12.8.19

The Importance of Having a Good Credit Score

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Why should you care about your credit score? It can save you money! Join Lynne and Scott Dobson as they discuss all the ways a credit score helps you save your money… and it’s not about taking on a lot of debt! Using a credit card wisely can help build the credit you need to save on an auto loan or mortgage in the future. Listen today on Money, I’m Home!

 

Transcript

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00:06 Lynne Jarman-Johnson: Money, I’m Home. Welcome on in. I’m Lynne Jarman-Johnson from Finance to Fitness. We’ve got the topics that you need to learn about to make your life better. And today is a really important one, and it’s something that really can affect you throughout the course of your life. But Scott Dobson is here. He is our At Work coordinator, and he really helps us with financial education, not only to our members, but our business partners. Scott, welcome on in.

 

00:32 Scott Dobson: Well, good morning. Thank you. Thanks for having me.

 

00:34 LJJJ: So, Consumers Credit Union is… I think one of the things that I love the most is our focus on educating individuals about life choices that they make that can be really beneficial long-term. And sometimes, oops, you need a little reset.

 

00:53 SD: For sure.

 

00:53 LJJ: Today, we’re going to talk about something that can affect you literally from the moment that you start to get your first job, your car, your house, your apartment, even your cell phone, your credit score. So, this is something that really is a hot topic for you, isn’t it?

 

01:12 SD: Yeah, it is now. And as you say, going through your life, I guess, it always has been. When I think about… I go back to when I was 18 years old and to where I am today, that my credit score has definitely affected my life and it affects everyone else’s, too. And it changes a lot over your life, and the good news is, is you’re completely in charge of it. The hard part is, is you have to take action and you have to take steps, you have to do things. But if you have no credit score, you’re in a great opportunity to have a wonderful credit score. And if you have a not great credit score, you’re also in a wonderful opportunity to get a great credit score. You just need to know what to do and then just take those steps to actually do it.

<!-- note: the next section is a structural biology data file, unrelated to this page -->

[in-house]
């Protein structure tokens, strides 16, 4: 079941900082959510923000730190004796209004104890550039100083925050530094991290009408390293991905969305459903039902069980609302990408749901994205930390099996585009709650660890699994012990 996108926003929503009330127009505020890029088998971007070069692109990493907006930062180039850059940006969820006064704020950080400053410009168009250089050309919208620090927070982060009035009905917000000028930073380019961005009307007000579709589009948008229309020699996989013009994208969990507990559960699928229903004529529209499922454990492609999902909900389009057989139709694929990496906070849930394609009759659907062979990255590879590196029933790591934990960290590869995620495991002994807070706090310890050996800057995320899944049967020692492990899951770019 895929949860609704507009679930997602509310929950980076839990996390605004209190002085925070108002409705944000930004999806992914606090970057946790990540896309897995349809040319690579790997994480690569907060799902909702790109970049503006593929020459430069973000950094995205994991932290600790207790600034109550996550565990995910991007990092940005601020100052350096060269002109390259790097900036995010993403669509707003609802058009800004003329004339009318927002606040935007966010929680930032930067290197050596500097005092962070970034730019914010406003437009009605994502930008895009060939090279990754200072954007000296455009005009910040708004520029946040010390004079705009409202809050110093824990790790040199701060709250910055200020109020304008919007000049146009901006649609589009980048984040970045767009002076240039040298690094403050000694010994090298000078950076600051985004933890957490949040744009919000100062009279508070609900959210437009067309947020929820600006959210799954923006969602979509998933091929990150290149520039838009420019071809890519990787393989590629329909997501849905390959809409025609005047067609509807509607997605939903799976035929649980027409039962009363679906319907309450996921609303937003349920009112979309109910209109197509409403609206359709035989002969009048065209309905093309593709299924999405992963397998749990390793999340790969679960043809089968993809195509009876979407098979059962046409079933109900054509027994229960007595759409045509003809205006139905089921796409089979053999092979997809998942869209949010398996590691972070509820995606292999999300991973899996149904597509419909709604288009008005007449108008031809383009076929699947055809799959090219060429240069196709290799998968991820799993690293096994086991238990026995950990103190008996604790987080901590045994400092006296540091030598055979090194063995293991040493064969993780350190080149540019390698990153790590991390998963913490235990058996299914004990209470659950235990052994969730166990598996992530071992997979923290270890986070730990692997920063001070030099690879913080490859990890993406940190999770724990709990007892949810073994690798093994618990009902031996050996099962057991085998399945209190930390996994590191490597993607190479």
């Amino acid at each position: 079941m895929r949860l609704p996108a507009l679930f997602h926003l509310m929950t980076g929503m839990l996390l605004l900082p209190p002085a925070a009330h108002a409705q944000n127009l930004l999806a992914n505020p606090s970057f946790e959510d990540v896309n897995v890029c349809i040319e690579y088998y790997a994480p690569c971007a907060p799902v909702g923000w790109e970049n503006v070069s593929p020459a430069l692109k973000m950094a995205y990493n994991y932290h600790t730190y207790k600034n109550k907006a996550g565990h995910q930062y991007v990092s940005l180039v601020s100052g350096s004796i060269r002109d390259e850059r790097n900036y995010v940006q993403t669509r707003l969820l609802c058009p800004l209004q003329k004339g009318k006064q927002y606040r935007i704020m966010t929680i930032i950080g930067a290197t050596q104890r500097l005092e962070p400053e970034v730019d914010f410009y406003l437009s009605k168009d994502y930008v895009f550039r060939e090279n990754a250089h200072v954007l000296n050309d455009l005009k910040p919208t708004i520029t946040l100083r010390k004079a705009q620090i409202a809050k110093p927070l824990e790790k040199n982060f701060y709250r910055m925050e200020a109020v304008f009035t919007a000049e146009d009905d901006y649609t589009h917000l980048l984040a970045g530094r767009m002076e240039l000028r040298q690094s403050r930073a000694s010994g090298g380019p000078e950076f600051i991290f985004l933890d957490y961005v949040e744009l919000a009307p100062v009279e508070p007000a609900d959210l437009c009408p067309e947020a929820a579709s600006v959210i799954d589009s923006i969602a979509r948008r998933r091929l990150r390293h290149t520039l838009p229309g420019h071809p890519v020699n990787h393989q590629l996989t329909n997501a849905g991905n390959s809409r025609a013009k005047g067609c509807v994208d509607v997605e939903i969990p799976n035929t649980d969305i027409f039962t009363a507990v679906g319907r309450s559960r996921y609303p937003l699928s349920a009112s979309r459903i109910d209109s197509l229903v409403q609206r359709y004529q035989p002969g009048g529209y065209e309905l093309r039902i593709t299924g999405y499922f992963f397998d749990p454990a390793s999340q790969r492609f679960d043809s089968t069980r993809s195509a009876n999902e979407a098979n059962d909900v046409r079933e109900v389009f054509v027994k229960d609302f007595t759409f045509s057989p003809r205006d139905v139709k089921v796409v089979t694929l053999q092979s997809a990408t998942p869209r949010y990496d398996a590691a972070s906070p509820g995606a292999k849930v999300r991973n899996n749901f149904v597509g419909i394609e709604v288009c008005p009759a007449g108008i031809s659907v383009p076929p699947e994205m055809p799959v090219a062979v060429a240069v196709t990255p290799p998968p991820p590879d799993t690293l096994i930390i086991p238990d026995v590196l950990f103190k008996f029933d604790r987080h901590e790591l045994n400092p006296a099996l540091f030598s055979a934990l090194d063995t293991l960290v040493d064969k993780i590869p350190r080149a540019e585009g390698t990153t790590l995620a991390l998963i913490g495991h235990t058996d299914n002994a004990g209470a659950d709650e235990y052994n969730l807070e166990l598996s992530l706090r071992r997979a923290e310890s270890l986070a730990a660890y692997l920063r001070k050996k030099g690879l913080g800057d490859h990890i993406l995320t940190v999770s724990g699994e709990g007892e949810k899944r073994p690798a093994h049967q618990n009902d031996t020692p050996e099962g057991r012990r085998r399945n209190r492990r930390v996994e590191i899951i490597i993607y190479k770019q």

01:53 LJJ: So, let’s start with what a credit score even is and how do you figure out if it’s good or bad. Some people, they’re even afraid to look.

 

02:02 SD: Yeah, yeah. I could see people who have trepidation like, “I don’t even want to know. I’m sure I have a terrible credit score.” So, it is a little stressful, but really a credit score really, what it is, it’s a report card on your history of borrowing money with major institutions. So really, what it does, it shows who you borrowed money from, when you borrowed that money, how much money you borrowed, and how you paid it back. Probably, the most important part is how you paid it back. So, the credit report just looks at your history and looks at those factors. And based upon all of those factors, does a complex mathematical formulation and comes up with your credit score.

 

02:44 LJJ: What’s a great credit score?

 

02:47 SD: 834 is the highest credit score I’ve ever seen in my 22 years of looking at credit scores. So, anything over, let’s say, a 740 is considered a great credit score. If you have an 800 plus, then you’re doing everything right. You don’t have to worry about anything else.

 

03:03 LJJ: So, where is it that all of a sudden, it would be considered, you’re kind of on the line?

 

03:08 SD: Yeah, average credit score, we might have, say, is 720 or… And if you get down into the 600s, they could just, described differently as challenge credit or working on credit. And then credit scores in the four or 500s, it would definitely be more difficult and hard to get a loan, or a credit card, or a car loan, if you had a 400 or 500 credit score.

 

03:28 LJJ: What is interesting, it really does make a difference between what type of loan you’re even offered.

 

03:35 SD: It is funny when I say, they do calculated mathematical computations about what you can get. It comes up with that score and that has a huge difference on what you might be offered and the terms of those offers. If you’ve ever seen, “Hey, guaranteed financing. You can come here, we guarantee that you’ll get a loan.” That could well be true. But some people with a great credit score, when they get a car loan, they put zero interest down, and they get a very low interest rate and a very low payment. People that have a challenge credit score might have to put 50% down. So, if you’re buying a $10,000 car like, “Yes, we can finance you. We just need $5,000 in cash, and then you’re going to have a really high payment because we’re going to charge you a high interest rate.” So, it’s a lose, lose, lose. So, you can’t get it done, but there’s huge differences on how you’ve taken care of your credit.

 

04:25 LJJ: And you did mention, those small points make a huge difference as you’re growing.

 

04:29 SD: They do. And it’s things that you make habits, and it’s things that you decide to do every day and every time into your paycheck. Now, that really affects your credit score in the future and that’s really what I advise people to do is, today, you’re building your credit score for the future. No matter where your score is now, you can do things right now to help you improve your credits for the future. So, when you are all looking in that car, you do have a great credit score when you’re ready to buy it.

 

04:55 LJJ: So, let’s say, there’s an individual who doesn’t have any credit score at all, what should they do to try to get a really good credit score right off the bat?